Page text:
Shawn Hogan

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Shawn D. Hogan (born September 1, 1975) is the founder and chief executive officer of Digital Point Solutions, a San Diego-based business software provider. He became well-known when the article "Shawn Hogan, Hero" appeared in the August 2006 edition of the magazine Wired,[1] detailing his firm stand against a Motion Picture Association of America (MPAA) lawsuit.

Accused of downloading the motion picture, Meet the Fockers, via the BitTorrent network, he received a call in November 2005 from an MPAA lawyer explaining that he was being sued, and that the MPAA would settle for $2,500.

Hogan maintains his innocence, pointing out that he owns a legitimate copy of the DVD. The case is unusual in that Hogan, as a millionaire, has been willing to risk the substantial legal fees on this point of principle. As he told Wired magazine, "They’re completely abusing the system... I would spend well into the millions on this."

However, in August 2007, Hogan quietly settled with Universal, and S.D. Cal. case no. CV 06-00545 was dismissed.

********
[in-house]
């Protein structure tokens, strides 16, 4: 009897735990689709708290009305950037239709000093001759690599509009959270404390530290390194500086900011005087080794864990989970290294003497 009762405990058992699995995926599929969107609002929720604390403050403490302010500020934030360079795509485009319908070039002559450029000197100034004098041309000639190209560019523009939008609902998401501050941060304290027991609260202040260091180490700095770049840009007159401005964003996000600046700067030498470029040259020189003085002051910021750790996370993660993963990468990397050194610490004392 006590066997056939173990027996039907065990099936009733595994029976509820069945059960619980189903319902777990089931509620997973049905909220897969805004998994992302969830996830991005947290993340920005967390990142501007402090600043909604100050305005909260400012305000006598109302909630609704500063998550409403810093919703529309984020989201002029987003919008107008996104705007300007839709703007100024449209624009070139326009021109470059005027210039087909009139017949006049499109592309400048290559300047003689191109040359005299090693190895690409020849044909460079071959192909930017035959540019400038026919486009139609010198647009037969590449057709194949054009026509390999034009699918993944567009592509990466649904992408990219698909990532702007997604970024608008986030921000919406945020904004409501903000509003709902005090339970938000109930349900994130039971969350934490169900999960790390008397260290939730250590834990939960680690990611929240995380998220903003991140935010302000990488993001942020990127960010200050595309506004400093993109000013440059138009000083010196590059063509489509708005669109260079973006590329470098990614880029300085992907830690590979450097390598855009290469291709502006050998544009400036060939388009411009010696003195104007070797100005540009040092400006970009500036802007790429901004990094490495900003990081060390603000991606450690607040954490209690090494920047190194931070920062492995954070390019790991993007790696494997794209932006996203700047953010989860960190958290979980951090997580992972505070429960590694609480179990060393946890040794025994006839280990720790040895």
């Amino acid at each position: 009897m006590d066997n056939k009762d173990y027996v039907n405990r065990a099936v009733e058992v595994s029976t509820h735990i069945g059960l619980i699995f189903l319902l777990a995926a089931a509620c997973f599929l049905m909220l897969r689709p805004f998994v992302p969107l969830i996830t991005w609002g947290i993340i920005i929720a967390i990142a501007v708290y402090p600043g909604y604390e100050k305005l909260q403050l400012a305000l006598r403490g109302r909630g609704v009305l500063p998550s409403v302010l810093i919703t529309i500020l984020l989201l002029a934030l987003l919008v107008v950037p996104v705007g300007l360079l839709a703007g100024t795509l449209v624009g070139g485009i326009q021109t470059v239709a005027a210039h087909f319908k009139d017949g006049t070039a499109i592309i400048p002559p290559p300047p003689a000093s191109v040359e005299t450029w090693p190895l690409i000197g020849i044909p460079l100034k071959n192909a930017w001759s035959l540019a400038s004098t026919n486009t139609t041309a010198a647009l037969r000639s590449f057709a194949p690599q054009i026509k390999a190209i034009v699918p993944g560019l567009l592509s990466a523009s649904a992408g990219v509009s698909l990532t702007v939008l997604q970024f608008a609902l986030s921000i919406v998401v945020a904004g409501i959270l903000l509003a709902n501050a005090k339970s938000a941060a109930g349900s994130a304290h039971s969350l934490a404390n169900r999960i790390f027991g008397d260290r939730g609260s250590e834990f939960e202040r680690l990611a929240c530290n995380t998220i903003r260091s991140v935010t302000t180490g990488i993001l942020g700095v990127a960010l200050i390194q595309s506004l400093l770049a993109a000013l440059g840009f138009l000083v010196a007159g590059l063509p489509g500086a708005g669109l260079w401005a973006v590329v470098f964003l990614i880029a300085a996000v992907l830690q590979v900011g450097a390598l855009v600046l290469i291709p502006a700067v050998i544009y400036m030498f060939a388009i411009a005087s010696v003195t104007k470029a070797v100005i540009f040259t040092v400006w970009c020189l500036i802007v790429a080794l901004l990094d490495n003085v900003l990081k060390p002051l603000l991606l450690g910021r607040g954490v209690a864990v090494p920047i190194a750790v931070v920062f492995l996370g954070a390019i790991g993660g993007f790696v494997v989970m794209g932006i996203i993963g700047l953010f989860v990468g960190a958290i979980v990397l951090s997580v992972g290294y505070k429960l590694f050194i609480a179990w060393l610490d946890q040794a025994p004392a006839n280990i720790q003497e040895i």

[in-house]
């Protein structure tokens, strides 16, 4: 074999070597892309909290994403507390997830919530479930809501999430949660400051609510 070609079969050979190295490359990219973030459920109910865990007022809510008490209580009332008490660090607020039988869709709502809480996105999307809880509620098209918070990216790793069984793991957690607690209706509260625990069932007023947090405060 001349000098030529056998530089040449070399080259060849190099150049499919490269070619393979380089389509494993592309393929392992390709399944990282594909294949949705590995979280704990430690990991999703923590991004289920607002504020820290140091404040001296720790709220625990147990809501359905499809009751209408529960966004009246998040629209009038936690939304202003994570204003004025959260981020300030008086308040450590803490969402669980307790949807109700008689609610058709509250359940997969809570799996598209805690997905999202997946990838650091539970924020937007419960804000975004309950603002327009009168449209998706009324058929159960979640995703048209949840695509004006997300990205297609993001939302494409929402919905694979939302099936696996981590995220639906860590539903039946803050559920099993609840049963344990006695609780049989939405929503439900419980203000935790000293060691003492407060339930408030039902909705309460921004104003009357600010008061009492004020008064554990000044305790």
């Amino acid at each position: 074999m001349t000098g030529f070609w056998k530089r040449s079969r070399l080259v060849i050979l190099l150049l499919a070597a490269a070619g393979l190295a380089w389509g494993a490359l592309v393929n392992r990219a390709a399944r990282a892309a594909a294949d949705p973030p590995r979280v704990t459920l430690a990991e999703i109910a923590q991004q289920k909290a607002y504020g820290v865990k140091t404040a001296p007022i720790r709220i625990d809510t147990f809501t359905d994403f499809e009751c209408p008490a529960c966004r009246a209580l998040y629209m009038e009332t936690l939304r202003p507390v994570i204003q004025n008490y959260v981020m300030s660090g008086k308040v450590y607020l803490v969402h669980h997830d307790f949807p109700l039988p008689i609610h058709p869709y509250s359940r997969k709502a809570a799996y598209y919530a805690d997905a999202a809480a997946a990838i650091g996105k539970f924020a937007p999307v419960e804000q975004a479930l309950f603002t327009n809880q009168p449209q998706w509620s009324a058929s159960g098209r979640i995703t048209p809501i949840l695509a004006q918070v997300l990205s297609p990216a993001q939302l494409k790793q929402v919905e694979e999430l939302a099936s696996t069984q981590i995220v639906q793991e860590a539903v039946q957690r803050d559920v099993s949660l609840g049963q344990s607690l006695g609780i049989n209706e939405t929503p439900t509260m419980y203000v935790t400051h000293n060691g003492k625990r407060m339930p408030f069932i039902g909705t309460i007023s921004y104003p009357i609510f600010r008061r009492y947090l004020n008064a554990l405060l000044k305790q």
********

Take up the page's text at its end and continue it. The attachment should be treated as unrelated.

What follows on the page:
In August 2008, eBay filed suit against Hogan, Brian Dunning and his brother Todd Dunning accusing them of defrauding eBay and eBay affiliates in a cookie stuffing scheme.[2] Hogan was paid over $28 million in affiliate commissions by eBay.[3] On 24 June 2010, based on the same allegations and following an investigation by the Federal Bureau of Investigation (FBI), a grand jury indicted Hogan on charges of wire fraud and criminal forfeiture.[4] as of 2012 Hogan was being prosecuted,[5] and is free on $100,000 bond.[6]

On May 2, 2014, Hogan was sentenced to five months in a Federal prison, a $25,000 fine and three years probation [7]. Brian Dunning was sentenced to fifteen months in prison and a $100 fine [8].


References[edit]

  1. ^ "Shawn Hogan, Hero". Wired (magazine). Retrieved 2008-08-31.
  2. ^ "eBay Inc. v. Digital Point Solutions, Inc. et al". dockets.justia.com. Retrieved 2008-08-31.
  3. ^ http://www.businessinsider.com/ebay-the-fbi-shawn-hogan-and-brian-dunning-2013-4?op=1
  4. ^ Stevens, Kellie (29 June 2010). "Affiliates Indicted For Cookie Stuffing". ReveNews.com. Archived from the original on 2010-12-13. Retrieved 2010-12-13.
  5. ^ "N.D. Cal. Criminal Case no. 10-0495 Indictment" (PDF). "United States District Court for the Northern District of California". 24 June 2010.
  6. ^ "Order Setting Conditions of Release". "United States District Court for the Northern District of California". 22 July 2010.
  7. ^ "Cookie Stuffing: Fraudulent Exploitation of Affiliate Marketing". clickticker.com. ClickTicker, Ltd. n.d. Retrieved July 20, 2017.
  8. ^ "Case5:10-cr-00494-EJD Document77" (PDF). courtlistener.com. Courtlistener.com. n.d. Retrieved Jan 21, 2018.

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